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Gastric Bypass with CREST anyone?


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#1 JustME

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Posted 13 April 2011 - 10:08 PM

I was wondering if anyone here has had gastric bypass surgery? I have started the process of getting the surgery and was wondering if anyone has developed worsening of their sclero symptoms or has it helped? I'm still in the undecided stage of getting the surgery and I am going to start the counseling and nutrition program next month but I would like to hear from you all. I have CREST, pulmonary hypertension, sleep apnea, Sjogren's, Esophagitis, etc, etc so I think I am making the right decision by doing the surgery because the lung involvement has just started and I think I would fare better with this disease if I was at a healthier place. Any advice?

Thanks,

Kim

#2 Joelf

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Posted 14 April 2011 - 06:44 AM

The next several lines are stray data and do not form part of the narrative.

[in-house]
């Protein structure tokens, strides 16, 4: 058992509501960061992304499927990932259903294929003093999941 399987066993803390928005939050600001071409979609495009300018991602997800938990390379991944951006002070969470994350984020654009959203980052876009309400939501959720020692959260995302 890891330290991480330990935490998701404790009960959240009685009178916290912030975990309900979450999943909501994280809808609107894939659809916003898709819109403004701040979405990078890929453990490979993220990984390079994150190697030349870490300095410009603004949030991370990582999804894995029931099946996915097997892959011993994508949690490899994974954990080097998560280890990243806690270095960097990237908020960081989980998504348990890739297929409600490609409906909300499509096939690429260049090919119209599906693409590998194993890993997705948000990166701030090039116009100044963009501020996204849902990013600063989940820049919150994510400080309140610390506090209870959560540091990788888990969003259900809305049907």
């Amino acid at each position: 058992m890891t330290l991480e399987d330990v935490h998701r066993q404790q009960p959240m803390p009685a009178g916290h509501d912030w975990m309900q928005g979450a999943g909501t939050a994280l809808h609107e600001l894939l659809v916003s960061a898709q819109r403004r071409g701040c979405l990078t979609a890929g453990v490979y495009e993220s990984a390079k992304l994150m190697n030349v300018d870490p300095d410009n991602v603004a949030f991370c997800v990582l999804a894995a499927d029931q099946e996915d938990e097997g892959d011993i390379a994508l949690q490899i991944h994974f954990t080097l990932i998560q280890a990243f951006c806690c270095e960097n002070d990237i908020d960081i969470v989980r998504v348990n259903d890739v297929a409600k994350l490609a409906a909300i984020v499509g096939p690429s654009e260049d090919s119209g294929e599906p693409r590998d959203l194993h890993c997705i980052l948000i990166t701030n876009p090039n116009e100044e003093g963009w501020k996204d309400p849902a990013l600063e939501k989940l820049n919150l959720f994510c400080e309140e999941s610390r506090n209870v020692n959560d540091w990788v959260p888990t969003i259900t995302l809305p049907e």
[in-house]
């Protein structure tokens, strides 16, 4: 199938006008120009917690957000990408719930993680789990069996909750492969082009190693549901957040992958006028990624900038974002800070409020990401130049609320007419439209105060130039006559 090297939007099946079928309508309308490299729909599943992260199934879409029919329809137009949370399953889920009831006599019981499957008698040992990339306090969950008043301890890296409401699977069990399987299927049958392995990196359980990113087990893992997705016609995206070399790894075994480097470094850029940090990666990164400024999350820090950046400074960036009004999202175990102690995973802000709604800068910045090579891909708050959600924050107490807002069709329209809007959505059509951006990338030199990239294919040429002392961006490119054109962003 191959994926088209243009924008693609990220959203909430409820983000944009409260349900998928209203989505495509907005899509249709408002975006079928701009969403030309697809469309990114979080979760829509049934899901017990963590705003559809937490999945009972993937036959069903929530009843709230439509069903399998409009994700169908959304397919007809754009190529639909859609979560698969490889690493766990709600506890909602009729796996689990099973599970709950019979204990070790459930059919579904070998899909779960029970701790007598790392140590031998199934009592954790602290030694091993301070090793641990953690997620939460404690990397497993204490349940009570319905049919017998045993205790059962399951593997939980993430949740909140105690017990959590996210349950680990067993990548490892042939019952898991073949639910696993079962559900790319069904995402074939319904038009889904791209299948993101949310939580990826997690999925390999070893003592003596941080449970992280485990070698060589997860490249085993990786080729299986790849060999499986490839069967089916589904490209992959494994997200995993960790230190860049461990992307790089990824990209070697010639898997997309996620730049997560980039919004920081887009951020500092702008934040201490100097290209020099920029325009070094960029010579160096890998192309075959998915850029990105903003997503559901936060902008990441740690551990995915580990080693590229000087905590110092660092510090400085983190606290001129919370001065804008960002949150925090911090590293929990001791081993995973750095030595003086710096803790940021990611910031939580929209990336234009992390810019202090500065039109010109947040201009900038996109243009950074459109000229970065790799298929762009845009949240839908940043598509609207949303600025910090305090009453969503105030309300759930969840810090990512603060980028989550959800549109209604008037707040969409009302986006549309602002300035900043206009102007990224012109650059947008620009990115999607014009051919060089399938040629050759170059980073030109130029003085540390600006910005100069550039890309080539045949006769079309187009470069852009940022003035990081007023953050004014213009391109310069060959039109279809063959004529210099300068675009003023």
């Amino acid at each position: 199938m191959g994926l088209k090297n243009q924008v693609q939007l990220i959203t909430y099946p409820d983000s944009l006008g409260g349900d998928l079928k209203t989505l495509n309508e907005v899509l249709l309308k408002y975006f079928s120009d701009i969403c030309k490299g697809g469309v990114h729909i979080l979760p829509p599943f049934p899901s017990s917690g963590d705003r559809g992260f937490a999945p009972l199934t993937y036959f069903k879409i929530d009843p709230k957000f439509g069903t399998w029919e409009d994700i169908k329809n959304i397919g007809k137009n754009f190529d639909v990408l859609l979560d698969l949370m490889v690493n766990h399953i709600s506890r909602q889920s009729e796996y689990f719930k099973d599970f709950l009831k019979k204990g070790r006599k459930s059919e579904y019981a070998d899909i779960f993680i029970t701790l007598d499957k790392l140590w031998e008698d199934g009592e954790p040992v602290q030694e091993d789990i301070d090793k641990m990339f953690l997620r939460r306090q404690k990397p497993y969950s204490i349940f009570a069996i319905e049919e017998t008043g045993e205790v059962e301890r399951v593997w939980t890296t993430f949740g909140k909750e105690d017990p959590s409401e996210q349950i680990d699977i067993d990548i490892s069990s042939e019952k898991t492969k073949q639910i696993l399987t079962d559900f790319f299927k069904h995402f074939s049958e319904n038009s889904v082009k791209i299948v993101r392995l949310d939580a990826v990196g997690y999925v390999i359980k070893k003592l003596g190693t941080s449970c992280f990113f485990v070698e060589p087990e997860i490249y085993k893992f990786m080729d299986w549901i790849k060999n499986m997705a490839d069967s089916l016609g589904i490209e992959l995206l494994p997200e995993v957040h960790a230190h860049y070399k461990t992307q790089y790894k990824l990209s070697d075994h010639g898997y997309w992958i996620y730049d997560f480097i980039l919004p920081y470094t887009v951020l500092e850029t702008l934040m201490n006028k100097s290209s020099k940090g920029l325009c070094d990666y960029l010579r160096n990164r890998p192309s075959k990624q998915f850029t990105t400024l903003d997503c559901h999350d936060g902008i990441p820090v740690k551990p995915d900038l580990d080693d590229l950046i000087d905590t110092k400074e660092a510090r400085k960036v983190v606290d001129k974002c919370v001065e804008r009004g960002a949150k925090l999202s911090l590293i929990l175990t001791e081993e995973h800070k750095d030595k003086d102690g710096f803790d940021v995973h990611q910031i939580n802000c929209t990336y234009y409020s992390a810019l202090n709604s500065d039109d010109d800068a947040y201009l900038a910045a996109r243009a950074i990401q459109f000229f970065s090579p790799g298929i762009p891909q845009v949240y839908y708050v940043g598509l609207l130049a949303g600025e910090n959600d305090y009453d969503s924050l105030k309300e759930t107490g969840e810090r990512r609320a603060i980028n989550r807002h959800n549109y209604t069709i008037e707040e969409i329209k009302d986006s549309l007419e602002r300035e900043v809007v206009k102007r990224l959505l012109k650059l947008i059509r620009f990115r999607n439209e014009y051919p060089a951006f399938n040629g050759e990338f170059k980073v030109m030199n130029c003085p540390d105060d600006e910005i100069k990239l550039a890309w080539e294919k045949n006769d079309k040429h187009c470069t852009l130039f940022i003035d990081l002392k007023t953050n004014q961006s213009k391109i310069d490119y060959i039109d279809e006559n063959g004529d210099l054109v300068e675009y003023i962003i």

Hi Kim,

I'm afraid I can't advise you from my own experience as although I have Limited Sclero, I've not had gastric bypass surgery. It's difficult to say whether it would improve your Sclero symptoms but perhaps the subsequent weight loss would improve your sleep apnea. Certainly the healthier you are generally will help with all aspects of Scleroderma. I don't know whether the surgery would worsen your Sclero symptoms; :emoticon-dont-know: perhaps you could have a word with your rheumatologist? (Providing he/she's fully knowledgable about the disease! ;) )

I do have a friend's daughter (not a Sclero sufferer) who had a gastric band fitted to help her lose weight; she has lost a bit but unfortunately lacks the motivation to really make a success of the procedure.

I've included some information about Gastric Bypass Surgery which I hope you'll find helpful. There may also be some others of our members who've actually had the surgery and may be able to advise you from a more personal view.

Do post again and let us know if you do decide to go ahead with the gastric bypass and how it goes.

Jo Frowde
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#3 Jeannie McClelland

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Posted 14 April 2011 - 09:44 AM

Hi Kim,

Some of the bariatric (weight loss) surgeries are essentially the same as a fundoplication. I think what I would do is consult with a good gastrointestinal doctor first to ensure that you have sufficient motility in your esophagus and no signs of the stomach being affected by the scleroderma. The doctor who would do the surgery should also know about your scleroderma so the best choice of surgery could be made.